The prawns in the rougaille were soft and appealing, a texture that seems to pervade most cooked prawns I’ve experienced. However, I felt the rougaille sauce itself was a little too liquid – I have previously known it to be thicker and something that coats the meat within but this was more akin to a soup and therefore I felt the flavour was a little diluted. No doubt this is down to the permeations of recipes over time and from family to family; they will always have their own unique nuances and never be identical. And they shouldn’t be. 

fish vindaye - pickled mustard fish with chillies and onion

cari poulet - a family recipe chicken curry

coconut and spinach dhal

prawn rougaille

freshly made pooris

For the brave (Matt included), there were little bowls of piment confit dotted on all the tables -  hot bullet chillies with garlic and oil. When I say hot, I in no way mean that lightly. I had half a tiny one and stopped my brain melting by swiftly shoving coconut chutney in my mouth. Matt managed to consume a total of three with other big mouthfuls of food before getting hiccups and admitting defeat. 

It reminded me of the time my mum made achard (a Mauritian pickled vegetable salad) as part of a Christmas dinner. It contained both green beans and big fat hot chillies. She would always remove the chillies from the portion she dished out to me and I would put my full trust in her ability to differentiate them from the beans and successfully fish them all out. But this time, she missed one. I merely bit down (I didn’t even chew), immediately spat it out and what was to follow was probably the most violent reaction to a chilli I’ve ever had

My breathing was cut short and instinctive reaction put a tissue to my mouth, which I then used to dab my face now wet with streaming eyes. This then caused the whole side of my face to burn bright red of which a slathering of Vaseline was the only relief. Oh, and I temporarily lost my hearing. I hear something like 1 out of every 100 chillies are off the scale hotter than the rest of their species and you can consider yourself the subject of any Schadenfreude taking place at that dinner table if one ends up in your mouth. A painful Christmas evening for my face that was indeed.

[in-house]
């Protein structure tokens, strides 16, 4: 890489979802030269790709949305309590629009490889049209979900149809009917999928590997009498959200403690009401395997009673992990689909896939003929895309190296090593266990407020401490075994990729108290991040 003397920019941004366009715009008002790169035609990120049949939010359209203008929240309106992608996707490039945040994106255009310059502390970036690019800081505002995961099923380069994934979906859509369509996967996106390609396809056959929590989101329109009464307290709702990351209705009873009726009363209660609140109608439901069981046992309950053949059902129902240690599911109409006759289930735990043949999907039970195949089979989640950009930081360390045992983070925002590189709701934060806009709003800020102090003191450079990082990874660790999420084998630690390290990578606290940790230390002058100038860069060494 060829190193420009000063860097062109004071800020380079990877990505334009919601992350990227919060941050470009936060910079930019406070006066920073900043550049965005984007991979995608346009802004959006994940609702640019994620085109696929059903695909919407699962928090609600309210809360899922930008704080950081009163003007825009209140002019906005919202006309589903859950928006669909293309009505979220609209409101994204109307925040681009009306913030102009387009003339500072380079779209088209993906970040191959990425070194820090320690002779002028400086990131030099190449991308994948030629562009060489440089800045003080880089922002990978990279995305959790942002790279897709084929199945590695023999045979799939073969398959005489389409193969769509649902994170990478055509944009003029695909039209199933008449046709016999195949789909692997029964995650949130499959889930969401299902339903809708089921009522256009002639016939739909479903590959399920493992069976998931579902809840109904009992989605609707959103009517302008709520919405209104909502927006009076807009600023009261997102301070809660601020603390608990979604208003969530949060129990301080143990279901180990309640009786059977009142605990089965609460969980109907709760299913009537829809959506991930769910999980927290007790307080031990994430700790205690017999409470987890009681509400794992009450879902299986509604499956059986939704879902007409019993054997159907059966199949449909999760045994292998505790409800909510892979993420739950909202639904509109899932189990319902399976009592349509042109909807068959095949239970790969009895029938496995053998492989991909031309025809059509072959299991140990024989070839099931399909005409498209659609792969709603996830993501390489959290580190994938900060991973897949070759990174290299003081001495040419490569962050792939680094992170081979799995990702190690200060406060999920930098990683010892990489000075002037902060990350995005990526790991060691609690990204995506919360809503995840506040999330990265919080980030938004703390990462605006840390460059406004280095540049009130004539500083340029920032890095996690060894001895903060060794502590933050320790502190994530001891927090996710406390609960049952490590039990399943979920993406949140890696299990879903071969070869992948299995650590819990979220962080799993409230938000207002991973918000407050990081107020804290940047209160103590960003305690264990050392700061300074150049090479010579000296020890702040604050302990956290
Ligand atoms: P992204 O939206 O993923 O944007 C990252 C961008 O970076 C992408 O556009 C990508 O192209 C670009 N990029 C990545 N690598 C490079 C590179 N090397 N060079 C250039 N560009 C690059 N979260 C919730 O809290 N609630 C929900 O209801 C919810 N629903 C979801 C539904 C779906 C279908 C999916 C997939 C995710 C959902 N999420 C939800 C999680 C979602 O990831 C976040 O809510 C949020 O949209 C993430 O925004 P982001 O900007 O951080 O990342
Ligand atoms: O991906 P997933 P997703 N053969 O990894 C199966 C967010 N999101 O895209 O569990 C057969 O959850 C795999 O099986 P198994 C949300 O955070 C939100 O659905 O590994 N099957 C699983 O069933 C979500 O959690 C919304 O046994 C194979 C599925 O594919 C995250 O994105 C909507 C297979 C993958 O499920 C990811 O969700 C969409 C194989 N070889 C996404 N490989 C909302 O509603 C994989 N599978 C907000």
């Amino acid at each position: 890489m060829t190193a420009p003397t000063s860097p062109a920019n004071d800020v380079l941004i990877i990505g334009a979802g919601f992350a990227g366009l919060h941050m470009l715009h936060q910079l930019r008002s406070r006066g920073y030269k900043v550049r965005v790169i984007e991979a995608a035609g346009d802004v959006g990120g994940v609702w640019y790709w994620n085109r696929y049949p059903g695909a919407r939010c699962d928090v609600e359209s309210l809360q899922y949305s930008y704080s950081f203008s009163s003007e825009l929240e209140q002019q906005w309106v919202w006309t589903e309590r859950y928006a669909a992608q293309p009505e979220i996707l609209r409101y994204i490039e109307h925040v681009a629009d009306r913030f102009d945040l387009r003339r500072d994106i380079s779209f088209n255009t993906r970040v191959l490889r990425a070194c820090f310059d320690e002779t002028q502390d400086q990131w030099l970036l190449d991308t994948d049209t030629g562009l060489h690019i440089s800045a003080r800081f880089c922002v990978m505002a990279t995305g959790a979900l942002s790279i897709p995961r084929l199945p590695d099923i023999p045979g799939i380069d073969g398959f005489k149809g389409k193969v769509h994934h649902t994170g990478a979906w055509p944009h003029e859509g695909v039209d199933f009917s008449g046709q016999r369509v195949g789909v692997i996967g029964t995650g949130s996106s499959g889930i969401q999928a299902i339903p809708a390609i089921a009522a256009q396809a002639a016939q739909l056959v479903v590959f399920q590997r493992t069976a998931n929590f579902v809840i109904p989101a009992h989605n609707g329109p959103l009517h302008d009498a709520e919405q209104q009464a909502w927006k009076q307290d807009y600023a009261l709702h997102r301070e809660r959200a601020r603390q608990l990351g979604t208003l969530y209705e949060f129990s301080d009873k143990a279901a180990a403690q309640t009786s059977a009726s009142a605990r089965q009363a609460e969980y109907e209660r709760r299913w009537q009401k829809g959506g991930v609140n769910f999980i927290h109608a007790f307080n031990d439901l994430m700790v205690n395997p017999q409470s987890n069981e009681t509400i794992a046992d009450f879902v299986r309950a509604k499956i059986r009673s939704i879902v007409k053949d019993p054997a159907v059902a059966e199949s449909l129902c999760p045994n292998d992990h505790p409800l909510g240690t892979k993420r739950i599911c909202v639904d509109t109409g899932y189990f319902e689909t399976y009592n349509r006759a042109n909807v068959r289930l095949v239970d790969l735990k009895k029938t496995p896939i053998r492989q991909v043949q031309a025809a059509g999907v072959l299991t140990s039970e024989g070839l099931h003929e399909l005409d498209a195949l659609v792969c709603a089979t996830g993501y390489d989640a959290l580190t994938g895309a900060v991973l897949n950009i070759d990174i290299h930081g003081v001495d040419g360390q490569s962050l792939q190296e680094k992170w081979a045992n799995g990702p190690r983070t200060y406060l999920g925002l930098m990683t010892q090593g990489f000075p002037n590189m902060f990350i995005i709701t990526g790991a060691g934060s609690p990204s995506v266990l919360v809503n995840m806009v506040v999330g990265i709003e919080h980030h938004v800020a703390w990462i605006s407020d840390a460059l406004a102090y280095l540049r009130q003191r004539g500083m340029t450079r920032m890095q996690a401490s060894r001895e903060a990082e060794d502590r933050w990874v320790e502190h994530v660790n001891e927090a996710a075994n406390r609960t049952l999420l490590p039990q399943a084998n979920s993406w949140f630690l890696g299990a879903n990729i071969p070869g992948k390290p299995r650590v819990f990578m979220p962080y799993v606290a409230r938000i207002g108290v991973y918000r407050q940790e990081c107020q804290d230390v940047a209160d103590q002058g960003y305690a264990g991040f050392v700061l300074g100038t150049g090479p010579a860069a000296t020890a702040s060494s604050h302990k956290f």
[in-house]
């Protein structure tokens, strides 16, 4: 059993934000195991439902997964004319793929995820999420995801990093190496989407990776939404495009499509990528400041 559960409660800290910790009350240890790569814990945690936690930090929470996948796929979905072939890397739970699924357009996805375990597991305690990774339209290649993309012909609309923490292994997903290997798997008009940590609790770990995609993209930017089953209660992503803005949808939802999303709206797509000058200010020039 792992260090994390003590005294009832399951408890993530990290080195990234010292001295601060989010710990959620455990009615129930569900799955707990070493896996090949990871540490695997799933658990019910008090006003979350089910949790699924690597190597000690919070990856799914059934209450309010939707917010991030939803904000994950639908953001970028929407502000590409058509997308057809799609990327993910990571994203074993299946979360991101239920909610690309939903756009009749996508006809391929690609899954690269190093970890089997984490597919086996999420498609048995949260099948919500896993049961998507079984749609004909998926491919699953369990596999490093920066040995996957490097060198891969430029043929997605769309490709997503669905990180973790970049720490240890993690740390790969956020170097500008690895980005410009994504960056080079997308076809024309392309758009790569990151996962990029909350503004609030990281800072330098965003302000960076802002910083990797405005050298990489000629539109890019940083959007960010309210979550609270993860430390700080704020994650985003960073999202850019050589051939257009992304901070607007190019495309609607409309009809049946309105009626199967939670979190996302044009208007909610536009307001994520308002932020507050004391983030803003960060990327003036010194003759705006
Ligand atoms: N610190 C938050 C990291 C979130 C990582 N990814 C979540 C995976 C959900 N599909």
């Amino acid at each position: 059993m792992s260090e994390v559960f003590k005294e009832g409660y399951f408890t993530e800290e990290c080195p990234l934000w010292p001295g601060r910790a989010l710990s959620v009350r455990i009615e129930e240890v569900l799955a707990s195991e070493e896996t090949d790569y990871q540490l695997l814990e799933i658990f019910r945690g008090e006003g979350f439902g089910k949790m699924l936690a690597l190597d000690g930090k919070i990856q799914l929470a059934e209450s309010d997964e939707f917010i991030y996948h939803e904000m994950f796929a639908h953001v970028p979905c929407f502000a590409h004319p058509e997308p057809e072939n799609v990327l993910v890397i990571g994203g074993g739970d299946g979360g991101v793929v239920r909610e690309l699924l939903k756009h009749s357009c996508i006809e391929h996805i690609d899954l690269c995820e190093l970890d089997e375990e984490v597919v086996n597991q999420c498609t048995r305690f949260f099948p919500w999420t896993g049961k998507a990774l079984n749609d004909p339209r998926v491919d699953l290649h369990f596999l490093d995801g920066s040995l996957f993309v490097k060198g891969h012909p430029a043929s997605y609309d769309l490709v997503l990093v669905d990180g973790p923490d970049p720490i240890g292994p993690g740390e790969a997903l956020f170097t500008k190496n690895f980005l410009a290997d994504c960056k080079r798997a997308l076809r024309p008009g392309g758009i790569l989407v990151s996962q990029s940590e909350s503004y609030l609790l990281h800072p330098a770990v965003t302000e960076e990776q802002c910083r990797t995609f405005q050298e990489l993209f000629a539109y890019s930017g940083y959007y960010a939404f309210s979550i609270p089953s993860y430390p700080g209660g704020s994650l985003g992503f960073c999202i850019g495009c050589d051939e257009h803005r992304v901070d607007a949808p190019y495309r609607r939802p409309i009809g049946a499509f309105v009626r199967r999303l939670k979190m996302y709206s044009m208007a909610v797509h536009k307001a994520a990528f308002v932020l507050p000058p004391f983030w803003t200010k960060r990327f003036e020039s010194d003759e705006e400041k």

piment confit - bullets of fire

Our trou normand consisted of little shots of pineapple and chilli sorbet inspired by the combination sold on the beaches of Mauritius to help cool off sweltering bodies. It did a perfect job in cleansing the palate and cooled off our sweltering mouths from those piment confit bullets of fire. 

For dessert, individual tropical plates of coconut sago drenched in a sticky but not too sweet spiced syrup sitting alongside a sweet mango and pomegranate salad. Sago is a starch extracted from the spongy centre of palm stems and seemed to behave quite like rice grains in a soft but packaged rice pudding  – yet another new and successful ingredient to check off my list of conquered consumables.

pineapple and chilli sorbet

coconut sago with spiced syrup / mango and pomegranate

The atmosphere was lively with sega music playing in the background and conversation flowing across parties and tables as we got to know our neighbours. For many, it was their first experience sampling the delights of Mauritian cuisine

I like to think of it as the Vietnamese of the South East Asian world; in a similar vein Mauritian food is lighter and more aromatic than the comparable but quite different food from the Asian sub-continent. 

After grafting hard in the kitchen with her mother present for assistance, Selina closed the evening by thanking everyone for coming and making her way round the tables to speak to each individually. It was a truly enjoyable few hours and I only wish I had brought some Tupper wear (if I could get away with it).

Selina frequently hosts supper clubs and pop-ups and there are probably few better ways to introduce yourself to this cuisine than by letting her cook it for you. To stay up to date with her upcoming events, follow her on Twitter (@yummychooeats) or keep an eye on her website

Selina, a sister from another mister, you’re doing us Mauritians proud.

My rating: 4/5

Afiyet olsun.